Save a Cop, Buy a Steak; City of Phoenix Approves Food Tax
In a 6-3 vote, the council approved a 2 percent tax on basic grocery items like milk, meat, vegetables, and all the other basics that people need to live.
The move is a city-approved money-grab designed to help save the jobs of more than 1,300 municipal employees, including about 500 police officers.
At the moment, the city is about $240 million in the hole and the food tax is expected to help bridge that gap.
Over the next two years, the food tax is expected to raise about $62 million.The money also is expected to be used to save the jobs of firefighters.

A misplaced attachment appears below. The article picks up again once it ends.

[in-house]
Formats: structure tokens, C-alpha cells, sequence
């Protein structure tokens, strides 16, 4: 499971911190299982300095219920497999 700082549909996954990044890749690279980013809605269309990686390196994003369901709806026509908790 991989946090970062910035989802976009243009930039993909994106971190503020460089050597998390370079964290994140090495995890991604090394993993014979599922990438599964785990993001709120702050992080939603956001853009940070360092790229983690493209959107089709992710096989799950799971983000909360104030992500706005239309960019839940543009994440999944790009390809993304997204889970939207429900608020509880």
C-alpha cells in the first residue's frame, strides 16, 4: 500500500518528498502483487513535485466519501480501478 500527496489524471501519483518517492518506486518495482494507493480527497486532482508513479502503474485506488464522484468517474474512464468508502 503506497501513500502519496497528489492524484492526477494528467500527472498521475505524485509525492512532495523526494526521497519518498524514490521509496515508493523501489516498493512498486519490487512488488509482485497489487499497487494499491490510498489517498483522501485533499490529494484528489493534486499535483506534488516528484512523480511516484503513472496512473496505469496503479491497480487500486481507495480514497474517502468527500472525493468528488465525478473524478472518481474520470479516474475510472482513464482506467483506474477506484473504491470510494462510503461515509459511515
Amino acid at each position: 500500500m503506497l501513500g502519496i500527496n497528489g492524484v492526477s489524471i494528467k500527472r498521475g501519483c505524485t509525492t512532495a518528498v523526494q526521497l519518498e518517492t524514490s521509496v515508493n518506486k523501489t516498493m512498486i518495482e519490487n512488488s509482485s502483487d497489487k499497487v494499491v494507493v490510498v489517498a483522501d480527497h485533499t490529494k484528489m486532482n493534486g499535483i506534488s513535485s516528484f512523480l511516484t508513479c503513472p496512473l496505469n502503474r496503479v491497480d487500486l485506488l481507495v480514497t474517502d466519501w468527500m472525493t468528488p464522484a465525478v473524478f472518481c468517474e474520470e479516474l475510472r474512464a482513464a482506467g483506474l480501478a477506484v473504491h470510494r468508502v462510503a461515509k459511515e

The tax is designed to expire after five years, but Mayor Phil Gordon says the council can reverse the decision after hearing from the public during 15 budget hearings scheduled over the next month.
For any Phoenix residents willing to make the drive and really stick it to the man, Mesa and Surprise are the only two Valley cities that don't have a sales tax on food. So if you have six kids and are spending a small fortune every month just to feed them, it may be worth the trip.
The new tax is set to go into effect on April 1.